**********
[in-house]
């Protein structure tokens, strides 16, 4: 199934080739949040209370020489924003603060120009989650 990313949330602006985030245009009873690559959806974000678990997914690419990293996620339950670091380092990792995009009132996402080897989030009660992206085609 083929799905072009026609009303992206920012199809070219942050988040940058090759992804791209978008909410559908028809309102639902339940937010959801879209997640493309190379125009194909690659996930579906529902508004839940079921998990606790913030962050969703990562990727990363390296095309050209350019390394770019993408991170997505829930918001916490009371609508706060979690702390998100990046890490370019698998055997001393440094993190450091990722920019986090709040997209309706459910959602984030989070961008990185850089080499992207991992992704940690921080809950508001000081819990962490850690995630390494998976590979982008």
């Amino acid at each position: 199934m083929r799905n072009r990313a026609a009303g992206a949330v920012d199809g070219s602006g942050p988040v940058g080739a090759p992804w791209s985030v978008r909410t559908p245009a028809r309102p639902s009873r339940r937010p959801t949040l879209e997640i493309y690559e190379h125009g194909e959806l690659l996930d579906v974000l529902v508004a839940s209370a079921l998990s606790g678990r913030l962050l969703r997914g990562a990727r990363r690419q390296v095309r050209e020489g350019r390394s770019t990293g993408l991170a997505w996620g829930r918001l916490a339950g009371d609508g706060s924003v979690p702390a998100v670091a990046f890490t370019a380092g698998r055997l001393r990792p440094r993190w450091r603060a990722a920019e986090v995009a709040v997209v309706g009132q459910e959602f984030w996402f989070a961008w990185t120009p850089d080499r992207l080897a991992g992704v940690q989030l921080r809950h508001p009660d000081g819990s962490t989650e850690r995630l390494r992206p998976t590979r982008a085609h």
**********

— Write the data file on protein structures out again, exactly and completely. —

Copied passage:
[in-house]
């Protein structure tokens, strides 16, 4: 199934080739949040209370020489924003603060120009989650 990313949330602006985030245009009873690559959806974000678990997914690419990293996620339950670091380092990792995009009132996402080897989030009660992206085609 083929799905072009026609009303992206920012199809070219942050988040940058090759992804791209978008909410559908028809309102639902339940937010959801879209997640493309190379125009194909690659996930579906529902508004839940079921998990606790913030962050969703990562990727990363390296095309050209350019390394770019993408991170997505829930918001916490009371609508706060979690702390998100990046890490370019698998055997001393440094993190450091990722920019986090709040997209309706459910959602984030989070961008990185850089080499992207991992992704940690921080809950508001000081819990962490850690995630390494998976590979982008």
């Amino acid at each position: 199934m083929r799905n072009r990313a026609a009303g992206a949330v920012d199809g070219s602006g942050p988040v940058g080739a090759p992804w791209s985030v978008r909410t559908p245009a028809r309102p639902s009873r339940r937010p959801t949040l879209e997640i493309y690559e190379h125009g194909e959806l690659l996930d579906v974000l529902v508004a839940s209370a079921l998990s606790g678990r913030l962050l969703r997914g990562a990727r990363r690419q390296v095309r050209e020489g350019r390394s770019t990293g993408l991170a997505w996620g829930r918001l916490a339950g009371d609508g706060s924003v979690p702390a998100v670091a990046f890490t370019a380092g698998r055997l001393r990792p440094r993190w450091r603060a990722a920019e986090v995009a709040v997209v309706g009132q459910e959602f984030w996402f989070a961008w990185t120009p850089d080499r992207l080897a991992g992704v940690q989030l921080r809950h508001p009660d000081g819990s962490t989650e850690r995630l390494r992206p998976t590979r982008a085609h």